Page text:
Student protest against gay persecution in Uganda

The National Union of Students Lesbian, Gay, Bisexual, Transgender Campaign (LGBT) campaign held a rally in conjunction with Gay Rights Uganda last Friday.

The protest was against the current government-sanctioned persecution, torture and arrest of Lesbian, Gay, Bisexual and Transgender people in Uganda.

In recent weeks, the Ugandan Government has vowed to toughen laws regarding homosexuality, launching a campaign to arrest those who ‘recruit homosexuals’, and claiming that the ‘disease’ of homosexuality has spread throughout Africa. The current action taken by authorities in Uganda began on Monday the 15th of September, according to Gay Rights Uganda. Action being taken includes arbitrary arrest, imprisonment and harassment. Last week, Pastor Isaac Kyoobe Kiweweesi was arrested investigated for alleged homosexuality.

NUS will also be protesting at the treatment of those who escape this persecution and flee to the UK, such as Ugandan gay asylum seeker Kizza Musinguzi. The UK Home Office claims that LGBT asylum seekers need no protection and can return to their home countries providing they are ‘discreet’. Kizza Musinguzi, in a statement on the NUS website, said “The Home Office wants to deport me on the grounds that the persecution I suffered in Uganda does not constituent persecution. Returning me to Uganda would put my life at risk because the Ugandan government is aware of my campaign activities.”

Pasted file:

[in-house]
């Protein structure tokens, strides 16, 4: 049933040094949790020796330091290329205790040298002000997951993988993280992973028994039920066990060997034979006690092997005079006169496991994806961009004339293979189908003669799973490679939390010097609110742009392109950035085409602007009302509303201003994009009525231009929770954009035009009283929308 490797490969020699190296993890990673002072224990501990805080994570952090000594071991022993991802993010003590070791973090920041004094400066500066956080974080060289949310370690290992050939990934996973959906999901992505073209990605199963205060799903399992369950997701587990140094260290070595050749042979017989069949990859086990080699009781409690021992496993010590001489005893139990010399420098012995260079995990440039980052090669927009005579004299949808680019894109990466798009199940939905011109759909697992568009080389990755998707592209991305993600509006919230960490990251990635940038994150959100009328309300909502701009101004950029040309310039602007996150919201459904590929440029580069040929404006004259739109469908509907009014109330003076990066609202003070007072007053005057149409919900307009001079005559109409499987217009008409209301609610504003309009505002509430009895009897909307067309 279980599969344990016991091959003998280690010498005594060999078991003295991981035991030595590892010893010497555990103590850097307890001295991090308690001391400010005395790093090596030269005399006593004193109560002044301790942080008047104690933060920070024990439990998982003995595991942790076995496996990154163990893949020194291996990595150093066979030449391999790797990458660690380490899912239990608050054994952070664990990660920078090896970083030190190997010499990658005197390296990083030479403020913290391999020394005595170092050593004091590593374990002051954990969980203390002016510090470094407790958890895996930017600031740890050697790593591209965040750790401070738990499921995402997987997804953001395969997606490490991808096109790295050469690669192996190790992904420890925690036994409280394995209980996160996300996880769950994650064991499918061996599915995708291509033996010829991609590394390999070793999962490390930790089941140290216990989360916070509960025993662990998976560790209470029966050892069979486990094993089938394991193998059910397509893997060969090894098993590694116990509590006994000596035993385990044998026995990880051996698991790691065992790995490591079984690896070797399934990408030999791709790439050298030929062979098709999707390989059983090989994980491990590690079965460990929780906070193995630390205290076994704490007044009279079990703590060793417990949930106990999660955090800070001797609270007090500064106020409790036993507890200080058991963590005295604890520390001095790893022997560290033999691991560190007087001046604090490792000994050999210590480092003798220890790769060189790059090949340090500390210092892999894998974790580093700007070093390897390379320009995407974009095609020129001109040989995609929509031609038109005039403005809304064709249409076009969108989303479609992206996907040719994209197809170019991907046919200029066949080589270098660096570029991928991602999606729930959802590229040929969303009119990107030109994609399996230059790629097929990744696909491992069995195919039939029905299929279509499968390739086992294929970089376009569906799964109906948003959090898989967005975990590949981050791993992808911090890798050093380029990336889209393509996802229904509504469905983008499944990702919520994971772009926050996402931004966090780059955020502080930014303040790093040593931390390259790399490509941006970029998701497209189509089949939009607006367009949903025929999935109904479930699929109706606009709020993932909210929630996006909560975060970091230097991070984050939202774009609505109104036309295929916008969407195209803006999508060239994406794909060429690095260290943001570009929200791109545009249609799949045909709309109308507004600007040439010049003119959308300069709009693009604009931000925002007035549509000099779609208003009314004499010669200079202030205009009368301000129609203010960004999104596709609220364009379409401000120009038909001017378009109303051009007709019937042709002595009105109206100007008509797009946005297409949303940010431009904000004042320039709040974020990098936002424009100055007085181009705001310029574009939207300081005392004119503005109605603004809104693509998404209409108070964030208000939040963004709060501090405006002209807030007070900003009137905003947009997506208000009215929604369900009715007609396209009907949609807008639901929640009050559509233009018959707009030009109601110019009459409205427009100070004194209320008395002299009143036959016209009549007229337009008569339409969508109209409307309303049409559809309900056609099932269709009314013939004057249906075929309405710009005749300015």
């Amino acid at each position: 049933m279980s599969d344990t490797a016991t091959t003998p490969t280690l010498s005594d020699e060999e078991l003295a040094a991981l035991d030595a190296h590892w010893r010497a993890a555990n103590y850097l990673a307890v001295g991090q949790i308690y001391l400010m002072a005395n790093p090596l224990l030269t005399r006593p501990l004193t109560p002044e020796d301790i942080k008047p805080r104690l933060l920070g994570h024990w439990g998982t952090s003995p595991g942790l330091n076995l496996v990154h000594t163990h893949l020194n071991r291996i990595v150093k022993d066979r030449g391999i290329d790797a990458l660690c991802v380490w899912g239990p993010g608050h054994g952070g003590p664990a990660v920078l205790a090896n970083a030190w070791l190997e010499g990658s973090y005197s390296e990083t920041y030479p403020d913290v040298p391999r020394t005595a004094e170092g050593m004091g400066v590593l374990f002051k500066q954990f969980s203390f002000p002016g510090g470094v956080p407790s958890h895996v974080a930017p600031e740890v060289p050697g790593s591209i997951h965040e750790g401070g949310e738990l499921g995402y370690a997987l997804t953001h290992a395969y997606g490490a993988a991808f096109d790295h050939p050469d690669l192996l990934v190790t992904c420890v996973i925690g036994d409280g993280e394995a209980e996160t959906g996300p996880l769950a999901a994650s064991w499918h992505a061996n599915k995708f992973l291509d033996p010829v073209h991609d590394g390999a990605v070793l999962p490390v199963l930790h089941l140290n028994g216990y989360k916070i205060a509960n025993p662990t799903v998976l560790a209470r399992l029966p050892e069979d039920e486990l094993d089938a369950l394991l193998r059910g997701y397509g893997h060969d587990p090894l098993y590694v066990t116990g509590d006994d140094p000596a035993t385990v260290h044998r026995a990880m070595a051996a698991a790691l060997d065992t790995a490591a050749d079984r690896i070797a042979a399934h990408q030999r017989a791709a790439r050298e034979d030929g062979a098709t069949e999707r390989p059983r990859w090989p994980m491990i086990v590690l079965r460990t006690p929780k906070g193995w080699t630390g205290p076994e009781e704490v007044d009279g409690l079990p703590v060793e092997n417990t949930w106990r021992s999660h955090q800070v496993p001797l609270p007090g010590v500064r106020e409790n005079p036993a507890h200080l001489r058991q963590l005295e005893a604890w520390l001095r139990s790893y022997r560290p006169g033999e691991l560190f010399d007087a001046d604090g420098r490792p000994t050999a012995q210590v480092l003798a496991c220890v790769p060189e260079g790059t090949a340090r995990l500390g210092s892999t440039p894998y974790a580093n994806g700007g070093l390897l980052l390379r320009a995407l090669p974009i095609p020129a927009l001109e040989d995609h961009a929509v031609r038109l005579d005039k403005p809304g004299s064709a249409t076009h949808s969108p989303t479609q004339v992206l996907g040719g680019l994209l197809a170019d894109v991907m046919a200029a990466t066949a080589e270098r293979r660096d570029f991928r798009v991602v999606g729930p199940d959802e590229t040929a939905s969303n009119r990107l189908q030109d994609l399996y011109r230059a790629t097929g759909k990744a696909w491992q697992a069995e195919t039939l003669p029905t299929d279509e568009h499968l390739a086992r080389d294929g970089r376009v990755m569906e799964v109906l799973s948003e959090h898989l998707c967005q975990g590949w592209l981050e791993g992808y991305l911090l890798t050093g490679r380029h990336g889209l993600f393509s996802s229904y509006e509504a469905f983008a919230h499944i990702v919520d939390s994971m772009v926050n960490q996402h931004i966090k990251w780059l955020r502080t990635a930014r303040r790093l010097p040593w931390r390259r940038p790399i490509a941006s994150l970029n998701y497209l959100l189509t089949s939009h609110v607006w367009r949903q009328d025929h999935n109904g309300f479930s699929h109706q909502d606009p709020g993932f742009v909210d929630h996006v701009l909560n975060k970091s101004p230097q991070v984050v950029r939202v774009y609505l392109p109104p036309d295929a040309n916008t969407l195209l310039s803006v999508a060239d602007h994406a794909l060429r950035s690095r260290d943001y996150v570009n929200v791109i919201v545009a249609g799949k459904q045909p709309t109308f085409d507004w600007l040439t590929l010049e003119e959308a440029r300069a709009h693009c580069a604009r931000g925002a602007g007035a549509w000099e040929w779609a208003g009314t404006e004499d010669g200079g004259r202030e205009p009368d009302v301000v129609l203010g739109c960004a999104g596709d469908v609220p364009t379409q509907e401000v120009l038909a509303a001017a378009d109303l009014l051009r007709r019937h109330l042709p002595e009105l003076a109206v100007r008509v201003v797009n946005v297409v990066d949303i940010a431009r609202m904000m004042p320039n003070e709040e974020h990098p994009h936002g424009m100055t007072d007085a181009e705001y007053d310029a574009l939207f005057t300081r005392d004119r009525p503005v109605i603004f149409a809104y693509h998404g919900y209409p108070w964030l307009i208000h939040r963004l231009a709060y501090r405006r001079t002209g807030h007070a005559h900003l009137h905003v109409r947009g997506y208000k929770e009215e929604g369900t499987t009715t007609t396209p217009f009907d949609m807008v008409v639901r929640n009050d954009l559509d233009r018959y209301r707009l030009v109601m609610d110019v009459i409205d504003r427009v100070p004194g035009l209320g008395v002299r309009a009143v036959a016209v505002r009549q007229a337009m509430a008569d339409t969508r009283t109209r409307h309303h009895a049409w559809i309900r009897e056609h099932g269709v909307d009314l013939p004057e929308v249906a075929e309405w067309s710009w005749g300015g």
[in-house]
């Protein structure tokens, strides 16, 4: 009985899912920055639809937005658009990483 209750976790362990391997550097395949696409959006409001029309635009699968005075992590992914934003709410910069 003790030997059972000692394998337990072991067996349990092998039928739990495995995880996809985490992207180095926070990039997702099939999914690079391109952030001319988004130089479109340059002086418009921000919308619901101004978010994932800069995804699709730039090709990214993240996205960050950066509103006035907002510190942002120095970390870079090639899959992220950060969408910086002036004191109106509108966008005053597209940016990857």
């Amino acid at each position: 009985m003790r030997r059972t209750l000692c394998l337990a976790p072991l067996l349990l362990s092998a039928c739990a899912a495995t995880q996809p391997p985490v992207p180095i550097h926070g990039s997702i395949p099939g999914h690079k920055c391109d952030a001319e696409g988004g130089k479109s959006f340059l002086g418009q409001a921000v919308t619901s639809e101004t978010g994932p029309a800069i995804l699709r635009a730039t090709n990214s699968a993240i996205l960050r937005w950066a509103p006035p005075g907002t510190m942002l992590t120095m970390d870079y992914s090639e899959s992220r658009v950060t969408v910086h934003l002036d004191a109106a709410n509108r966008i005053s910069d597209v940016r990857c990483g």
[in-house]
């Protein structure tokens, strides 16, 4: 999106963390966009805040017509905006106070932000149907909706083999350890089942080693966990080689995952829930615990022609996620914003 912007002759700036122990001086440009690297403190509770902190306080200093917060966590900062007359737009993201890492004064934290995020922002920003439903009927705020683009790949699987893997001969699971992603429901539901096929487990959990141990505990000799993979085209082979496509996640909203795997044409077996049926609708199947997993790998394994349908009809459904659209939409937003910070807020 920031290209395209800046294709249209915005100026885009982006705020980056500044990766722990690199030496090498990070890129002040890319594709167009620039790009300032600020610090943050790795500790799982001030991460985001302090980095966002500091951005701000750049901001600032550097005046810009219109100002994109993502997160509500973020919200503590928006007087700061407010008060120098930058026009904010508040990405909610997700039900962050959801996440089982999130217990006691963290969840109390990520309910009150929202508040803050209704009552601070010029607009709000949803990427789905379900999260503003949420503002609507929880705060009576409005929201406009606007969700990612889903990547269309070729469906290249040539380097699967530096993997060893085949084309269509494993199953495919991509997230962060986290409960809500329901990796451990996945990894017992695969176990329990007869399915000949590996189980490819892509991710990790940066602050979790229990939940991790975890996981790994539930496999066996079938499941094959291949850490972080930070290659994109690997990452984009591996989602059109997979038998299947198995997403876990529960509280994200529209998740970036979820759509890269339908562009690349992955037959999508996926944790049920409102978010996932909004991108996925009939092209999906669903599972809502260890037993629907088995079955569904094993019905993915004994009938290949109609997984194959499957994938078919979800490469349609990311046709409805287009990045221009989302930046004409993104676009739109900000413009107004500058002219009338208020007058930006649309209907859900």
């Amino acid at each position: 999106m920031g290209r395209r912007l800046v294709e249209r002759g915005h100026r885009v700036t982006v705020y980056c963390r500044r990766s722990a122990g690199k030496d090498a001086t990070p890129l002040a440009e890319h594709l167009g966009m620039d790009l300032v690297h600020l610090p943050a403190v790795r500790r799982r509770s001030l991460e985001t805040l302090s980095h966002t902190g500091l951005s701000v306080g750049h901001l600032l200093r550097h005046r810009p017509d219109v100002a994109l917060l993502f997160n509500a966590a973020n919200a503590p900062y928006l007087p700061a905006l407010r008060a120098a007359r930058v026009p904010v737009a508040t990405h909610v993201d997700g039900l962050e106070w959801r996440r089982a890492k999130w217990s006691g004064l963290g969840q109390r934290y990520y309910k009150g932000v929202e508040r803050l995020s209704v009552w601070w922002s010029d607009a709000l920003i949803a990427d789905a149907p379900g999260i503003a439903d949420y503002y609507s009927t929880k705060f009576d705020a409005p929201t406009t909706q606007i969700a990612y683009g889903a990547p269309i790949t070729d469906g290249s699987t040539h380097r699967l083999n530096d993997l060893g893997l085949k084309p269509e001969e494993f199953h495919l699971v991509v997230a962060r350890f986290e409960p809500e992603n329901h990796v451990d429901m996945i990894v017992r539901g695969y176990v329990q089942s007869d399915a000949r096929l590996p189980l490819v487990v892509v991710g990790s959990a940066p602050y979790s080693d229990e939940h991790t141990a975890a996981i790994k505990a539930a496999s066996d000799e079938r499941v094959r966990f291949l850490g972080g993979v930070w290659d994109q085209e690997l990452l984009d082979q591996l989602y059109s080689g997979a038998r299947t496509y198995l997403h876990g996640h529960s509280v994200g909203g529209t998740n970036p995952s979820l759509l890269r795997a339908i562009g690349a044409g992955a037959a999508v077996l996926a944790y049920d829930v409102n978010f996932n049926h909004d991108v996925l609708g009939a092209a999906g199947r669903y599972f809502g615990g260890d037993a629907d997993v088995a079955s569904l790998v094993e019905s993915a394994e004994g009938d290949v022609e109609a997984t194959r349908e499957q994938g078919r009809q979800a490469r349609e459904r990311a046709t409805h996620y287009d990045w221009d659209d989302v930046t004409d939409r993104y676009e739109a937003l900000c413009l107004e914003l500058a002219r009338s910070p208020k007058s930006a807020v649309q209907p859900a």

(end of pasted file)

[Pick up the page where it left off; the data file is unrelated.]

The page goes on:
The protest was held at Uganda House, Trafalgar Square and will mark Uganda’s Independence Day. NUS LGBT Officer, Lucy Brookes, said, “This protest is an opportunity for all students to show their support for Lesbian, Gay, Bisexual and Trans people in Uganda, who are facing brutal persecution purely on the basis of their sexuality.”

Welfare office of the Warwick SU said in a statement to the Boar that, “This essential protest will demonstrate to the Ugandan nation that this unacceptable form of discrimination has no place in a modern progressive world that should be striving for equality. Warwick Students’ Union fully supports the NUS LGBT campaign in this important protest”.

The protest was also attended by speakers Peter Tatchell, of Outrage!, Kizza Musinguzi from Gay Rights Uganda and Davis Mac-Iyalla of Changing Attitudes Nigeria.

Homosexuality has long been a problem in Ugandan society. It is also a major institutional concern as government officials now, and in the past, have overtly declared themselves against homosexuality. The Ugandan government have repeatedly rejected the call of gay rights groups to secure equal rights for the state’s 500,000 homosexuals. The roots of the distrust of homosexuals can be found in Ugandan post colonial studies. The claim is that homosexuality was a brought to the area by colonisers. Ugandan press have also been involved in ‘naming and shaming’ those they suspected of being gay, including members of the church and local government.


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